Why Oakland Needs a Smoke-Free, Multi-Unit Housing Policy
(Published in the Oakland Post on April 4 2017)
By Marlene C. Hurd
I agree with the opinion published in the March 16 Post, titled “Teaching is Necessary To Show our Youth How To Avoid Prison as A Life Choice.” I’m writing to educate our entire Oakland community to explain why Oakland Needs a Multi-Unit Smoke Free-Housing Policy.
This is a social justice issue.
Smoking and tobacco products kill more African- Americans than, alcohol, AIDS, car accidents, illegal drug use, homicide, suicide, and other non-tobacco related cancers. We must educate our youth and communities regarding the dangers in smoking to avoid it being an unhealthy life choice for them.
In December 2016, the US Department of Housing and Urban Development published a final rule to initiate a smoke-free policy for all public housing authorities. Effective Feb. 3, 2017, all public housing authorities have 18-months to pass such a policy.
Examples of smoke- free environments in California are, workplaces, restaurants, indoor public areas, parks, outdoor dining and cars carrying children up to 18 .It would be great if all multi-unit housing in Oakland were smoke free not just those in public housing.
What is second hand smoke (SHS)? The smoke exhaled by the person who is smoking and the smoke burning off the tip of the cigarette.
SHS is a known carcinogen and is as deadly as the worst industrial air pollutants. The smoke has 4,000 chemicals; 250 are toxic and at least 69 can cause cancer. No level of secondhand tobacco smoke is safe – period.
What is the problem? Expose to SHS in multi-unit properties creates health dangers for tenants, children and the elderly. The smoke drifts and travels throughout a building.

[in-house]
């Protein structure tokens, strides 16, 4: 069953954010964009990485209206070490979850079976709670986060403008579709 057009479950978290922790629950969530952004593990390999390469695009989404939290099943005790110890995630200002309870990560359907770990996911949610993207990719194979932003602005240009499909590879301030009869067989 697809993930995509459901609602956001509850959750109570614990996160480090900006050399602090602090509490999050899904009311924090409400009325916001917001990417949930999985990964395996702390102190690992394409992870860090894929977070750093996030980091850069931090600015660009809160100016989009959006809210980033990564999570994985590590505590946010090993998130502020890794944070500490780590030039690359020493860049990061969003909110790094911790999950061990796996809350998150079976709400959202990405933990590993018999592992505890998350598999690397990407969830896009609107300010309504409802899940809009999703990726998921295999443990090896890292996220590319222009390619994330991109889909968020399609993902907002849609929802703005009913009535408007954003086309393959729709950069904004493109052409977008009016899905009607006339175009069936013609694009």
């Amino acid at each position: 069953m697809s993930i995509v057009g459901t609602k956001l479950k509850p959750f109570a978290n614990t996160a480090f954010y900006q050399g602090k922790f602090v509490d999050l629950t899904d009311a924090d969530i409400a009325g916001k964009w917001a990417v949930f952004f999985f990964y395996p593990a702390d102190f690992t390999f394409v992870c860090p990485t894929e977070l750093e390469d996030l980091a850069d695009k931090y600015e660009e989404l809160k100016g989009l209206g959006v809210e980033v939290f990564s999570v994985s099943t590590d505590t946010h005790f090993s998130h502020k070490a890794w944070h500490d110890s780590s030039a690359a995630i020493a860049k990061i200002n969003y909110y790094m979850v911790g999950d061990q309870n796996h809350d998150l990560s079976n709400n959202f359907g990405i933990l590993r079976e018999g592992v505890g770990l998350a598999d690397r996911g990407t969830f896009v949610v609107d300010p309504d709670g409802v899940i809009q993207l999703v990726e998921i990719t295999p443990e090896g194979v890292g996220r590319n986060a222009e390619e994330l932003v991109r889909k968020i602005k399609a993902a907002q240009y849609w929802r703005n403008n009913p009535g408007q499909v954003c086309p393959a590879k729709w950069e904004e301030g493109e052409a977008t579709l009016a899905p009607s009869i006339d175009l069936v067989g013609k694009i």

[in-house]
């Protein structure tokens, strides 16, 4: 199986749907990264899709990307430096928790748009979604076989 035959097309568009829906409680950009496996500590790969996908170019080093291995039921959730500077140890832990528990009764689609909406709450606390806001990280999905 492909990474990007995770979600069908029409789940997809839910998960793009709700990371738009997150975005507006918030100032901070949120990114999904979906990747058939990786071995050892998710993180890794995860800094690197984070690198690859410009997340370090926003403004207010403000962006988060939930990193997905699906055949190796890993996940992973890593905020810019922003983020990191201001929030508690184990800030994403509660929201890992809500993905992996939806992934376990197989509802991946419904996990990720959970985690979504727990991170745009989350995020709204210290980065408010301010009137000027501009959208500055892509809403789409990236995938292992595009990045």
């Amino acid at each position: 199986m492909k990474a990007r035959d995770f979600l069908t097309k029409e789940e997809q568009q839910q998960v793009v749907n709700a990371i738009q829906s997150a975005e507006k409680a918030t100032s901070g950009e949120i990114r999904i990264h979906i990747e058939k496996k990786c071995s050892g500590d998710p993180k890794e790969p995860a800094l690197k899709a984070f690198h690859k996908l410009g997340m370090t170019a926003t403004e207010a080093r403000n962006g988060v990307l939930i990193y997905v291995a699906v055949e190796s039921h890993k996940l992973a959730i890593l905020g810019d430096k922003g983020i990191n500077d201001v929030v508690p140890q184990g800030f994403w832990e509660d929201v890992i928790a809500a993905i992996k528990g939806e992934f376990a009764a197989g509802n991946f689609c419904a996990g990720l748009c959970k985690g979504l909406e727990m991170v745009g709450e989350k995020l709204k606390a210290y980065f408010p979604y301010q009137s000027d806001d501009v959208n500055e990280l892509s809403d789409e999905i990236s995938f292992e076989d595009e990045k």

Why does this matter to me? I have personally encountered second hand smoke where I live, and my experience made me ill enough to so that I was couching, and the SHS affected my breathing.
Now, when I come in contact with SHS, I personally educate the smoker about the dangers. I also provide them with resources where they can get help.
Breathing clean air while living in a multi-unit housing building is a health equity issue.
Tenants want to restrict smoking in these building. Tenants experiencing SHS have noted it being a #1 complaint.
In the Bay Area many adults do not smoke. The majority of residents believe that everyone has a right to live in a smoke-free building.
Smoking is banned where most adults work and play. In your home where young children, the elderly, and the disabled spend most of their time, are you protected from SHS?
Cities in the Bay Area that have passed similar smoke-free housing laws, are: Alameda, Belmont, Berkeley, Burlingame, El Cerrito, Foster City, Petaluma, Richmond, San Anselmo, San Rafael, Sebastopol, Union City, Walnut Creek, Unincorporated areas of Santa Clara, Sonoma, and San Mateo counties.
The City of Oakland could add its name to this list by passing a multi-unit housing smoke-free policy.
Oakland needs a strong 100 percent smoke-free multi-unit housing policy.
We must educate our youth and communities about why Oakland needs it.